The book is the primary publication of a major new monument of the Tetrachic period from Nicomedia in Asia Minor. Read more about the book at Brepols’ website here.
Image © Archaeological Institute of America (AIA).
"The colours of Segesta. Searching for the traces of the lost pigments"
Veronica Ciaramitaro, Francesco Armetta, Monica de Cesare and Maria Luisa Saladino
Journal of Cultural Heritage, 59 (2023): 30-37.
Read more here: https://doi.org/10.1016/j.culher.2022.11.003
Published online - 20/11/2022.
"A Late Archaic/Early Classical Greek Relief with Two Hoplites (Ny Carlsberg Glyptotek IN 2787)"
Jan Stubbe Østergaard and Adam Schwartz
Jahrbuch des Deutschen Archäologischen Instituts, 2022, 137, S. 1–37.
Read more here: https://doi.org/10.34780/1bb3-3a3d
To read a sample of the article (pp. 1 - 10), see :
Published - 27/10/2022.
"Seeing Color in Classical Art: Theory, Practice, and Reception, from Antiquity to the Present"
Jennifer M. S. Stager
Published by Cambridge University Press
The remains of ancient Mediterranean art and architecture that have survived over the centuries present the modern viewer with images of white, the color of the stone often used for sculpture. Antiquarian debates and recent scholarship, however, have challenged this aspect of ancient sculpture. There is now a consensus that sculpture produced in the ancient Mediterranean world, as well as art objects in other media, were, in fact, polychromatic. Color has consequently become one of the most important issues in the study of classical art. Jennifer Stager's landmark book makes a vital contribution to this discussion. Analyzing the dyes, pigments, stones, earth, and metals found in ancient art works, along with the language that writers in antiquity used to describe color, she examines the traces of color in a variety of media. Stager also discusses the significance of a reception history that has emphasized whiteness, revealing how ancient artistic practice and ancient philosophies of color significantly influenced one another.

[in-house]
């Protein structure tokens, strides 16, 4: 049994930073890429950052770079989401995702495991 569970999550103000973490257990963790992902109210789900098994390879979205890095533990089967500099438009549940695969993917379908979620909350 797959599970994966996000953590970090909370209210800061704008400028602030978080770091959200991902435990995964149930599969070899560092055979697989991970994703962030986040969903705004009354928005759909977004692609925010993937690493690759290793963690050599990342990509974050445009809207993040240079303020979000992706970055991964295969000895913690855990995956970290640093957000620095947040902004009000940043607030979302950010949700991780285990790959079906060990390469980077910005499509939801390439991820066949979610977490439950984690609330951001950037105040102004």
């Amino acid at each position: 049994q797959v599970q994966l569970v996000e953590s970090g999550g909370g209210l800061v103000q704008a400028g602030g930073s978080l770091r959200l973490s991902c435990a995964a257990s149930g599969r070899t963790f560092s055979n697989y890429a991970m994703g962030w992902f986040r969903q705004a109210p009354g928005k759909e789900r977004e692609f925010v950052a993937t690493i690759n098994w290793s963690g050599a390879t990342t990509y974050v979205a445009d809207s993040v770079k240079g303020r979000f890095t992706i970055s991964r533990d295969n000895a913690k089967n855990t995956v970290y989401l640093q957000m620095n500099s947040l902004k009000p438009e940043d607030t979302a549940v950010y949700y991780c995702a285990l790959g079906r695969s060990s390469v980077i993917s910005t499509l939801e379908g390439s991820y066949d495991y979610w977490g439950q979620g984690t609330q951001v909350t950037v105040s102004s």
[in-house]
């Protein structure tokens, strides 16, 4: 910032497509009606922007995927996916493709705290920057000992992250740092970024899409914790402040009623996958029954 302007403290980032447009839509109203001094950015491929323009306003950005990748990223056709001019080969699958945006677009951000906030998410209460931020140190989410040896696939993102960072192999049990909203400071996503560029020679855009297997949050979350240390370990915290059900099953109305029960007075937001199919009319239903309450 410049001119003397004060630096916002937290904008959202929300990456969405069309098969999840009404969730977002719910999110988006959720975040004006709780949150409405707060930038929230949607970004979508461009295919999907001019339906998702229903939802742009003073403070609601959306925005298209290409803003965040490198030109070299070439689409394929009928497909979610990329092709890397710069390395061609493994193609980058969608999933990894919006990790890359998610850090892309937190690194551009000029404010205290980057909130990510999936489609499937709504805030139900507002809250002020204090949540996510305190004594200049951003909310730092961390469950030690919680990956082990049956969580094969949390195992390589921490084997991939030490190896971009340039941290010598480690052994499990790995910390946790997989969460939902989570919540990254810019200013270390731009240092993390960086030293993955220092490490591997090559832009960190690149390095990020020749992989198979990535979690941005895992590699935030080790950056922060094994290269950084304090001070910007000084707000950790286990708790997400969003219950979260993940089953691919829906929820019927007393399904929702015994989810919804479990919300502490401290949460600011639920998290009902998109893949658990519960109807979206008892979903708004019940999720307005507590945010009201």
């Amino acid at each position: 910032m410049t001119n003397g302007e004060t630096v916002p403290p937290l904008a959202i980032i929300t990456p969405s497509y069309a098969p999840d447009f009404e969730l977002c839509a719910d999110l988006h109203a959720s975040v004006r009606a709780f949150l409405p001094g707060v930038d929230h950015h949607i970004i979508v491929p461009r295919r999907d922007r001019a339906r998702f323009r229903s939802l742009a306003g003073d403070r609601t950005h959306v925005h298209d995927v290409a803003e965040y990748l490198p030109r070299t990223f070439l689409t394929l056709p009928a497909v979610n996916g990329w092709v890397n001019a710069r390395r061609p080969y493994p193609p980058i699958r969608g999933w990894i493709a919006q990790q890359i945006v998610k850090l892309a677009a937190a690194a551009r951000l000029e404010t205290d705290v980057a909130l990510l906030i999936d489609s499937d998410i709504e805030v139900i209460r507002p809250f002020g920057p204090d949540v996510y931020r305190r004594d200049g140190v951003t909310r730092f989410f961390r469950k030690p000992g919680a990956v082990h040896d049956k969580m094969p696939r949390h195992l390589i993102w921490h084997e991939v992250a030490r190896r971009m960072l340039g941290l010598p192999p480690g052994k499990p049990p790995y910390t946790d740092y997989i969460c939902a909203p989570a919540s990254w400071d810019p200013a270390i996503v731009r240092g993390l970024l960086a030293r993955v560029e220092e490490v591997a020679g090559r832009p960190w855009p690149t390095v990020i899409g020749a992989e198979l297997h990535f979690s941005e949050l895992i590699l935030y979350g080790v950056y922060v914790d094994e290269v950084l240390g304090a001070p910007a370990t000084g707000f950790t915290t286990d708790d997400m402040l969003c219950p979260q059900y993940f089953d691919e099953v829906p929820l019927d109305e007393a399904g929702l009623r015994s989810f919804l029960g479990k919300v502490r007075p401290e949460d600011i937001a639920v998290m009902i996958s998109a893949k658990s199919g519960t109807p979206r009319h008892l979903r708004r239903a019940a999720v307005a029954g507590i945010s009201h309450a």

Published - 25/11/2022.
Chroma Symposium - The Metropolitan Museum of Art, New York
24th - 25th March, 2023.
The Chroma symposium will take place in The Met's Grace Rainey Rogers Auditorium with presentations from a multi-disciplinary and international group of scholars, including art historians, conservators, curators, imaging specialists, and scientists.
The symposium sessions generally follow the overarching themes of the exhibition Chroma: Ancient Sculpture in Color (July 5, 2022-March 26, 2023), which was co-curated by Seán Hemingway, John A. and Carole O. Moran Curator in Charge, and Associate Curator Sarah Lepinski in the Department of Greek and Roman Art at The Metropolitan Museum of Art, and Vinzenz Brinkmann, Head of the Department of Antiquity at the Liebieghaus Skulpturensammlung.
Vinzenz Brinkmann will deliver the keynote address. Session topics include new analytical and scholarly approaches for identifying and interpreting color on ancient sculpture; color, medium, and materiality in ancient and early modern sculptural traditions; the roles of reproductions of original works of art in expanding understanding of ancient polychromy; and the reception of ancient polychromy in modern and contemporary sculpture and architecture.
For more information see:
Please find registration information for the Chroma symposium via the links below. Please note that each day requires registration.
Day One Registration Page:
Day Two Registration Page:
Open to the public - Information regarding final schedule coming soon!